logo SIGIR 2010 Workshop on Accessible Search Systems
in conjunction with the 33rd Annual ACM SIGIR Conference (SIGIR 2010)
Geneva, 23 July 2010

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The organisers are pleased to announce two invited speakers who will present at the workshop:

Dr. T.V. Raman Senior Research Scientist at Google Labs

Toward More Accessible Search

Information retrieval systems such as Google Search perform extremely well when addressing results in the long tail. Addressing accessibility is about recognizing that user needs and abilities vary over time — said differently, accessibility is about serving users in the long tail. As we move toward an increasingly mobile world with users accessing the Web from a variety of devices and usage contexts, overall effectiveness of search systems is determined by the user's ability to complete a given task in a timely manner. In reaching this goal, information retrieval needs to match the result set with the user along a variety of axies. For example, consider the query:

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a query for a specific flight.

  1. On a desktop, one might serve up a detailed Web page showing flight tracking,status and , available future travel.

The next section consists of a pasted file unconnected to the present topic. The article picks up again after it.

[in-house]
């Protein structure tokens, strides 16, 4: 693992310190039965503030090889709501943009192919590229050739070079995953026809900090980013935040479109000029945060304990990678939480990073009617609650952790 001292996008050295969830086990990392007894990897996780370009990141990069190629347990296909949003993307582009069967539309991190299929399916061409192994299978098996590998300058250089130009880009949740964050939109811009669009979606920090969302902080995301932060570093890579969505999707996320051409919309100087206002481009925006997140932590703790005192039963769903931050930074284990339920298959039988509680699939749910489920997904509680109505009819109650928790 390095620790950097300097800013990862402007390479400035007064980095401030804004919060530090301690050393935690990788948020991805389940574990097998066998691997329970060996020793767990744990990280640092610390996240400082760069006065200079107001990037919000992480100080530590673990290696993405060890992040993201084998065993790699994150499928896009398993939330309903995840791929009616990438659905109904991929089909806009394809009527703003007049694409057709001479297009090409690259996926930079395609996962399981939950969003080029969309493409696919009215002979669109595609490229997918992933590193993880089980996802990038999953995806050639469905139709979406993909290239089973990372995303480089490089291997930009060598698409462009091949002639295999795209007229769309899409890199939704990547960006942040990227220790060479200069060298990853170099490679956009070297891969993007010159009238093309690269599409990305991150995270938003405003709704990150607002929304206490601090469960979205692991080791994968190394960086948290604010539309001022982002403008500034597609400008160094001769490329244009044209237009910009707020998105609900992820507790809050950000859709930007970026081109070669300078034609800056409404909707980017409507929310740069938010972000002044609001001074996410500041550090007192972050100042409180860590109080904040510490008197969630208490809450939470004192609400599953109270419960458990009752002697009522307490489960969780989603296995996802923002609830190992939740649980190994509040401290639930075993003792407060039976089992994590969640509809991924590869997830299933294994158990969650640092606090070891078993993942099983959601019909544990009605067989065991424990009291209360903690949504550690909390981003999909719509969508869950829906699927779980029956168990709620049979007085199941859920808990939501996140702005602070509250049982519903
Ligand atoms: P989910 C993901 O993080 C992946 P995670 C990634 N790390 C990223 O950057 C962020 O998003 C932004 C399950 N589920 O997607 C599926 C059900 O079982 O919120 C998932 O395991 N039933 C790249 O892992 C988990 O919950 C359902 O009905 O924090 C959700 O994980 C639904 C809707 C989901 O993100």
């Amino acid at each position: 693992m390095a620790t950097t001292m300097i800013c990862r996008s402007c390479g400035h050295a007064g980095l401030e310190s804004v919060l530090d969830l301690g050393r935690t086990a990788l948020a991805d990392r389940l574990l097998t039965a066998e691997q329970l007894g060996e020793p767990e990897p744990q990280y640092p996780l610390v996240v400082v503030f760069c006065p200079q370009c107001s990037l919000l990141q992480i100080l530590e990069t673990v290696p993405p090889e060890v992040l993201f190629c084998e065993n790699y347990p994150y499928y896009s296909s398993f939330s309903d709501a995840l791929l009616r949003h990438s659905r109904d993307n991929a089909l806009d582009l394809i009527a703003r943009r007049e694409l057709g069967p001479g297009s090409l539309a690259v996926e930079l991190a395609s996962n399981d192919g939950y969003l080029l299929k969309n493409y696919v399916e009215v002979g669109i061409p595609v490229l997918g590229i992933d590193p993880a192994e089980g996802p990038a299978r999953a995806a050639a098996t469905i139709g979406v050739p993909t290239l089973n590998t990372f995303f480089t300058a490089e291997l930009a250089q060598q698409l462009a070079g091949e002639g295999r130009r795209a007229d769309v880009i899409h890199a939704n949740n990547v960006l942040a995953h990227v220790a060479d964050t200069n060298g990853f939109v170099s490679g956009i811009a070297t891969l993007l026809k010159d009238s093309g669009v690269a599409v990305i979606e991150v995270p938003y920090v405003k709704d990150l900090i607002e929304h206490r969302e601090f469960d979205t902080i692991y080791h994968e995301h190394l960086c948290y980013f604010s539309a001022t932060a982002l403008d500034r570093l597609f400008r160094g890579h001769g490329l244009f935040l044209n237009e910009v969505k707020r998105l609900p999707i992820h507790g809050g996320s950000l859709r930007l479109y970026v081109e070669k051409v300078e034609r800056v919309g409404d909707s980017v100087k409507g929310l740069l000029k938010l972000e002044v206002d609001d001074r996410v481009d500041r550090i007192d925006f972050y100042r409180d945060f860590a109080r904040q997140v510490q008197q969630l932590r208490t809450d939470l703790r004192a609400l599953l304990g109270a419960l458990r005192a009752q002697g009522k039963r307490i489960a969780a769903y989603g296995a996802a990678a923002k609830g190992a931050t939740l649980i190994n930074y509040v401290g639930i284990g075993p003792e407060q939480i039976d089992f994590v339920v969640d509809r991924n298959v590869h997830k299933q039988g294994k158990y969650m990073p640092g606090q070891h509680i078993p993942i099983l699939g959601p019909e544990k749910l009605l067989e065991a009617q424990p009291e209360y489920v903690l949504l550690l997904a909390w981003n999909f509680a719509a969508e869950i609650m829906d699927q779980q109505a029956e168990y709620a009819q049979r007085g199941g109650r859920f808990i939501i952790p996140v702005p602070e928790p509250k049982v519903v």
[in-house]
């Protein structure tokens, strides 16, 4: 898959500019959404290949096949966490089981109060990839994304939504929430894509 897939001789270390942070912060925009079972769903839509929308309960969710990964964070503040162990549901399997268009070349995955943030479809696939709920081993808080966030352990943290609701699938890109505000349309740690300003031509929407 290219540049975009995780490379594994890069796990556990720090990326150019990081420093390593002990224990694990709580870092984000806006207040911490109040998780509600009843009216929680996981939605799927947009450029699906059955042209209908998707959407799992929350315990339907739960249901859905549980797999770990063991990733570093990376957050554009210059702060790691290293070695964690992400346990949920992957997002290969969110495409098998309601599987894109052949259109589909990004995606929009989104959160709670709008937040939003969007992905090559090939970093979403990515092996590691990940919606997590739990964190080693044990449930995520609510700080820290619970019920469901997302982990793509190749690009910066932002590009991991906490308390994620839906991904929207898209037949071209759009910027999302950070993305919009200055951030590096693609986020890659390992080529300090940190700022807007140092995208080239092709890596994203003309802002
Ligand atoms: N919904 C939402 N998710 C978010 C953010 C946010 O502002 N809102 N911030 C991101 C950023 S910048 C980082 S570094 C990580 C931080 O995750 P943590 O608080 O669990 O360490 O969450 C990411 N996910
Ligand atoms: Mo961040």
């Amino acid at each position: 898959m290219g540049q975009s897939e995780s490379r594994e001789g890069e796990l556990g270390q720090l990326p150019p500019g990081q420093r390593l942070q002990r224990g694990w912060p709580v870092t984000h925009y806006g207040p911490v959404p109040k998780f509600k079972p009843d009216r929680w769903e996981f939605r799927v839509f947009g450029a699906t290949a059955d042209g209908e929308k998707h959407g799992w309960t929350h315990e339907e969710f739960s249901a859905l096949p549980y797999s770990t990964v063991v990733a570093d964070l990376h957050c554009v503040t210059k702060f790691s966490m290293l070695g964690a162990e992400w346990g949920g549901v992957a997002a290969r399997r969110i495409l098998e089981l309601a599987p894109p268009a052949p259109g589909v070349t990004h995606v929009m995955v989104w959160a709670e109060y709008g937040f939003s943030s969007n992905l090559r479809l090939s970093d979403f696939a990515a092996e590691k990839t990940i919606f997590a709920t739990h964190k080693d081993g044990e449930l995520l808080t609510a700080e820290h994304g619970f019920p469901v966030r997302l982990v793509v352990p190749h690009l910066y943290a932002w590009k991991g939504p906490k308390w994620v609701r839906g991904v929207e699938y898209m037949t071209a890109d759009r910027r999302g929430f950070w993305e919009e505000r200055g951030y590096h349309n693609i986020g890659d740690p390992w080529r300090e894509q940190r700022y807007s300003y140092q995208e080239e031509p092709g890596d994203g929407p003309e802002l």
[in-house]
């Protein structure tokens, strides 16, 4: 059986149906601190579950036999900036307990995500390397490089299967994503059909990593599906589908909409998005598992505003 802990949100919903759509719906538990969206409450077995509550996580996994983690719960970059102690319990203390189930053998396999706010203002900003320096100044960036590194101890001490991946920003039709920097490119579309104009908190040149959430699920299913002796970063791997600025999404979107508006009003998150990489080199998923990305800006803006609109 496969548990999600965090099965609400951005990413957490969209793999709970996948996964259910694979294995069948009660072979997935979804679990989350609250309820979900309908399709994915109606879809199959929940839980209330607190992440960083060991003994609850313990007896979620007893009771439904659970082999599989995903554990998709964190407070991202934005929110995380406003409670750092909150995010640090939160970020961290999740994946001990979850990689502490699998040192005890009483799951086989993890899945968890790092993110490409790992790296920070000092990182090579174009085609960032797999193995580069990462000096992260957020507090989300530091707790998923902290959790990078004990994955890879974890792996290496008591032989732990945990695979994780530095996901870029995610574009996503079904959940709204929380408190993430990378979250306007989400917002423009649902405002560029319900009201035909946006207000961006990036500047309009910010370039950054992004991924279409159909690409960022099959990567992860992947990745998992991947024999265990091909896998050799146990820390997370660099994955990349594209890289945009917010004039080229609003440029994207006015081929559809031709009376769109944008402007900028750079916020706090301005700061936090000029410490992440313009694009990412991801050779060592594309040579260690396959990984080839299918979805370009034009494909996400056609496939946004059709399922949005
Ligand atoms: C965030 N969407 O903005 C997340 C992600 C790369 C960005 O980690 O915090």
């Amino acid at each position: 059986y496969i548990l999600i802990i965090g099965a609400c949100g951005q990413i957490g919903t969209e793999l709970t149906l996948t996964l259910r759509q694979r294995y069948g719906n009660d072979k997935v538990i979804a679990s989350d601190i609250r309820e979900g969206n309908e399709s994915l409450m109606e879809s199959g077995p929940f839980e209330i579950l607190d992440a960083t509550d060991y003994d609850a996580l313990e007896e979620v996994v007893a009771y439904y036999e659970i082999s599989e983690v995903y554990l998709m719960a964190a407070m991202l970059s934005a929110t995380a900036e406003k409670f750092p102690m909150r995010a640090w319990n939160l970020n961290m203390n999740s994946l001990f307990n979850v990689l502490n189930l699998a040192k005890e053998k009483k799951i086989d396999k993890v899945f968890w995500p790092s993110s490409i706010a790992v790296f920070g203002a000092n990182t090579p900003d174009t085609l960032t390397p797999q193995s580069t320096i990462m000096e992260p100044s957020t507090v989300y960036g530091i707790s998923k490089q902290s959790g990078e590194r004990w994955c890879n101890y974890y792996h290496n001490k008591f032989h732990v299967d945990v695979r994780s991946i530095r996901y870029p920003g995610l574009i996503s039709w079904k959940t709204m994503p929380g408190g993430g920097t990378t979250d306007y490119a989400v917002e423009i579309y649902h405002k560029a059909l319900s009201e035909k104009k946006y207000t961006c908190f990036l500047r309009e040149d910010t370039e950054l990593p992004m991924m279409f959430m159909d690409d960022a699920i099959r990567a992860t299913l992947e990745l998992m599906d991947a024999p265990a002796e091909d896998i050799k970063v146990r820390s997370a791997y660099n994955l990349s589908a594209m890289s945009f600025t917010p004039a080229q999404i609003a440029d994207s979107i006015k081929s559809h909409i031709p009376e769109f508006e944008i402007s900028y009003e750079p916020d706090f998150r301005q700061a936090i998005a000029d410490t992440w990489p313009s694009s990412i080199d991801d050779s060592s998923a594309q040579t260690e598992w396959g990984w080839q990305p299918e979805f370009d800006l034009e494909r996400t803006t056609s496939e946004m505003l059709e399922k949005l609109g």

2. On a mobile device,one might show a light-weight version of the above.
  3. When using a voice-only interface, one might only speak the current flight status.

In the age of information overload, the band-width between man and machine gets increasingly overloaded. Thus, the importance of search goes up directly as:

  1. user's attention span goes down.
  2. User's display size goes down.
  3. User's network band-width goes down.

Accessible Search is about building information retrieval systems that take all of the above into account. I'd like us as a field to formally define the various axies along which we determine the right result to serve users appropriately.

Dr. Allison Druin Director of the Human-Computer Interaction Lab at the University of Maryland

Searching for the Future: Understanding Children's Challenges, Actions, and Roles in Searching

“I don’t know where it is!” “I never find the stuff I’m looking for... ” “Maybe I can find the Vice President’s birthday in the SpongeBob Square-Pants website?” These are all responses we have received from 7, 9, or 11 year old children that have been searching online at home. In this talk, I will present seven search roles children display as information seekers using Internet keyword interfaces, based on a home study of 83 children. These roles are defined not only by the children’s search actions, but also by who influences their searching, their perceived success, and trends in age and gender. These roles suggest a need for new interfaces that expand the notion of keywords, scaffold results, and develop a search culture among children. Future interfaces for mobile phones, netbooks, and more will be discussed.